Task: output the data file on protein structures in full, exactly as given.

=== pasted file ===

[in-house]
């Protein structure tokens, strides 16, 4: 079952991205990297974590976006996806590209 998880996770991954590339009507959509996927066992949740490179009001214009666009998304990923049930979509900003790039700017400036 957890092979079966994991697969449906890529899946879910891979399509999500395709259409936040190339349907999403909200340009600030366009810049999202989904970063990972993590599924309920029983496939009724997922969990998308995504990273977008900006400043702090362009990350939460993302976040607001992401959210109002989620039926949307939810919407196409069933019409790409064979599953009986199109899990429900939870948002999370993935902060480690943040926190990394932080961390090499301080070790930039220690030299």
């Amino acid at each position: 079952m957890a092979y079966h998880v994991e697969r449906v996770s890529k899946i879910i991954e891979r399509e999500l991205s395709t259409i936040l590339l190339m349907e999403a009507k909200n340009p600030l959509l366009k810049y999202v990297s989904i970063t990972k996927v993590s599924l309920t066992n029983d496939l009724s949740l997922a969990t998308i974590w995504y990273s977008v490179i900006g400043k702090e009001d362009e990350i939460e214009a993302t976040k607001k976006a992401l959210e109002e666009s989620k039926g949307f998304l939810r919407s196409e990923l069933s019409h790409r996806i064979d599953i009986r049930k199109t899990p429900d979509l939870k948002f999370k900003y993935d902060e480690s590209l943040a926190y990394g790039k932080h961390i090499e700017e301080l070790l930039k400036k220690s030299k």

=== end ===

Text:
[in-house]
């Protein structure tokens, strides 16, 4: 079952991205990297974590976006996806590209 998880996770991954590339009507959509996927066992949740490179009001214009666009998304990923049930979509900003790039700017400036 957890092979079966994991697969449906890529899946879910891979399509999500395709259409936040190339349907999403909200340009600030366009810049999202989904970063990972993590599924309920029983496939009724997922969990998308995504990273977008900006400043702090362009990350939460993302976040607001992401959210109002989620039926949307939810919407196409069933019409790409064979599953009986199109899990429900939870948002999370993935902060480690943040926190990394932080961390090499301080070790930039220690030299």
């Amino acid at each position: 079952m957890a092979y079966h998880v994991e697969r449906v996770s890529k899946i879910i991954e891979r399509e999500l991205s395709t259409i936040l590339l190339m349907e999403a009507k909200n340009p600030l959509l366009k810049y999202v990297s989904i970063t990972k996927v993590s599924l309920t066992n029983d496939l009724s949740l997922a969990t998308i974590w995504y990273s977008v490179i900006g400043k702090e009001d362009e990350i939460e214009a993302t976040k607001k976006a992401l959210e109002e666009s989620k039926g949307f998304l939810r919407s196409e990923l069933s019409h790409r996806i064979d599953i009986r049930k199109t899990p429900d979509l939870k948002f999370k900003y993935d902060e480690s590209l943040a926190y990394g790039k932080h961390i090499e700017e301080l070790l930039k400036k220690s030299k």